In vitro fertilization is all about picking the best embryos — the ones that are most likely to develop normally. Historically, that's been a hit-or-miss process, hence IVF success rates that are lower than clinicians and patients would like. But now, researchers have found the best way to select embryos may be by squeezing them.
A Stanford press release explains:
A new study by Stanford bioengineers and physicians finds that measuring the rigidity of an hour-old fertilized egg can predict its viability more accurately than current methods at this early stage...
Using a small pipette, the researchers applied a small amount of pressure to mice eggs an hour after fertilization and recorded how much each egg deformed. They placed the embryos in a standard nurturing liquid and reexamined them at the blastocyst stage. At this point, the eggs that had provided a certain range of "push back" were more likely to produce healthy-looking, symmetrical embryos. The researchers built this data into a predictive computer model that, based only on the egg's squishiness, can now predict with 90 percent accuracy whether a fertilized egg will grow into a well-formed blastocyst.
Next, they transferred the embryos to mother mice. Embryos classified as viable based on squishiness were 50 percent more likely to result in a live birth than embryos classified as viable using conventional techniques.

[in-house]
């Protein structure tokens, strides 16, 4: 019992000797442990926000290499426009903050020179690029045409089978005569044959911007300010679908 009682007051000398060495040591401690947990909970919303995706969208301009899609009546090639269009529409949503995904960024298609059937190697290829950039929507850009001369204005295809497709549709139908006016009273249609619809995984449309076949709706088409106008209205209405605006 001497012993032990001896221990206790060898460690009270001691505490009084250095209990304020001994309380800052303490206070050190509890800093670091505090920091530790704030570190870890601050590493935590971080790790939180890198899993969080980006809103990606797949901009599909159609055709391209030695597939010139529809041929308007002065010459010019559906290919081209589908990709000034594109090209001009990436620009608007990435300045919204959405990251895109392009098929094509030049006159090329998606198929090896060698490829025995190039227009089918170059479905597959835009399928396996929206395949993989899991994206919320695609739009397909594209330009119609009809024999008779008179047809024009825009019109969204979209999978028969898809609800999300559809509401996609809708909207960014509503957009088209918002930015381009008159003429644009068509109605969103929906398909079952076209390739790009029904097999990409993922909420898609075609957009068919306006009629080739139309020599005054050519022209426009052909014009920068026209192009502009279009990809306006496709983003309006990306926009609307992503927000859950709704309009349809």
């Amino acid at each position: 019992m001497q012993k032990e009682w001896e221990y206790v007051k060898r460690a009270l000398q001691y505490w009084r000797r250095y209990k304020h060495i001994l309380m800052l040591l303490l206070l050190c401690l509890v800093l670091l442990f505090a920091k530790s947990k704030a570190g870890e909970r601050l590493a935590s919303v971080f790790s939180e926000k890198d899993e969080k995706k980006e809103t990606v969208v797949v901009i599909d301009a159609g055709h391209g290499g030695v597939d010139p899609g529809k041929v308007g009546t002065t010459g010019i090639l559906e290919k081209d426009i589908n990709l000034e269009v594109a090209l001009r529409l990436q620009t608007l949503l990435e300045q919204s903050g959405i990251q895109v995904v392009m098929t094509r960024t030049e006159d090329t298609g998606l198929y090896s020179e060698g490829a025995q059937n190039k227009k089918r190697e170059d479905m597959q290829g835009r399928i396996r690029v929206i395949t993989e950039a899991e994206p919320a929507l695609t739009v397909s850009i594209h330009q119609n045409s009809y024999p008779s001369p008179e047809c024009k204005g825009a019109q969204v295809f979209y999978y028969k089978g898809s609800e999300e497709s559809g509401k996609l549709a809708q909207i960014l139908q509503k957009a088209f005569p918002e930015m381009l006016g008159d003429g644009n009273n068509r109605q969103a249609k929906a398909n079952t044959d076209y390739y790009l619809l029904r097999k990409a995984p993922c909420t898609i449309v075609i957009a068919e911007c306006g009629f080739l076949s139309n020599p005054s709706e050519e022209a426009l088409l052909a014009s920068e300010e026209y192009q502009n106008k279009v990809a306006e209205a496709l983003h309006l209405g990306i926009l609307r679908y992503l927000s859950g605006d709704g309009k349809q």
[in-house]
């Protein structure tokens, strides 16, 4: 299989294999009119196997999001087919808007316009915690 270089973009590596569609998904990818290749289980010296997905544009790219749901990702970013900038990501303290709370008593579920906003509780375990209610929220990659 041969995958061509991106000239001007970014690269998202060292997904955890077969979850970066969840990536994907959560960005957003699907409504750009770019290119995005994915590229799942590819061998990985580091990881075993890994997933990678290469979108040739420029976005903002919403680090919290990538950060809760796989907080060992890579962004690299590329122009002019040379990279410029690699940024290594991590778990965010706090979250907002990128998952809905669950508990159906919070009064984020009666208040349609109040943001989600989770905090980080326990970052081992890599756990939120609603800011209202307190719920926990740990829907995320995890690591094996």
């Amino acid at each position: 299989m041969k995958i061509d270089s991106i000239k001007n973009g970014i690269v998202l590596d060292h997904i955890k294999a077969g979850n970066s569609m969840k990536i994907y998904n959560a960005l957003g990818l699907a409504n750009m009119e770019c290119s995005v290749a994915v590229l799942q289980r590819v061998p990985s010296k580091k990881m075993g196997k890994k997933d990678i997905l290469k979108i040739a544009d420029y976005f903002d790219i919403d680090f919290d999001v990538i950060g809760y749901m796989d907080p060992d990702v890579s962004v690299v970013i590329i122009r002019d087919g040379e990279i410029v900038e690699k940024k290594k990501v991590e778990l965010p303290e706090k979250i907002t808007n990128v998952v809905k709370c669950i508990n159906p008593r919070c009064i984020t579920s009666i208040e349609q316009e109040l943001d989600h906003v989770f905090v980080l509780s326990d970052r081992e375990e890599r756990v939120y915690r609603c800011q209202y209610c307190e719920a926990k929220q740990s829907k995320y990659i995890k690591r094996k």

The research, which appears today in Nature Communications, was inspired by an anecdotal tip from Barry Behr, PhD, director of Stanford's IVF laboratory, who noted that embryos vary in consistency. But David Camarillo, PhD, assistant professor of bioengineering and a senior author of the study, said the study's robust results weren't expected.
"Although cancer and other diseases involve stiff tumors or tissues, our colleagues have been surprised that we can gain so much information from this simple little mechanical test," he said in the release. "It is still surprising to think that simply squeezing an embryo the day it was fertilized can tell you if it will survive and ultimately become a baby."
Previously: And baby makes four? KQED Forum guests discuss approval of three-parent IVF in UK, Oh baby! Infertile woman gives birth through Stanford-developed technique and Stanford researchers work to increase the odds of in vitro fertilization success
Image courtesy of Camarillo lab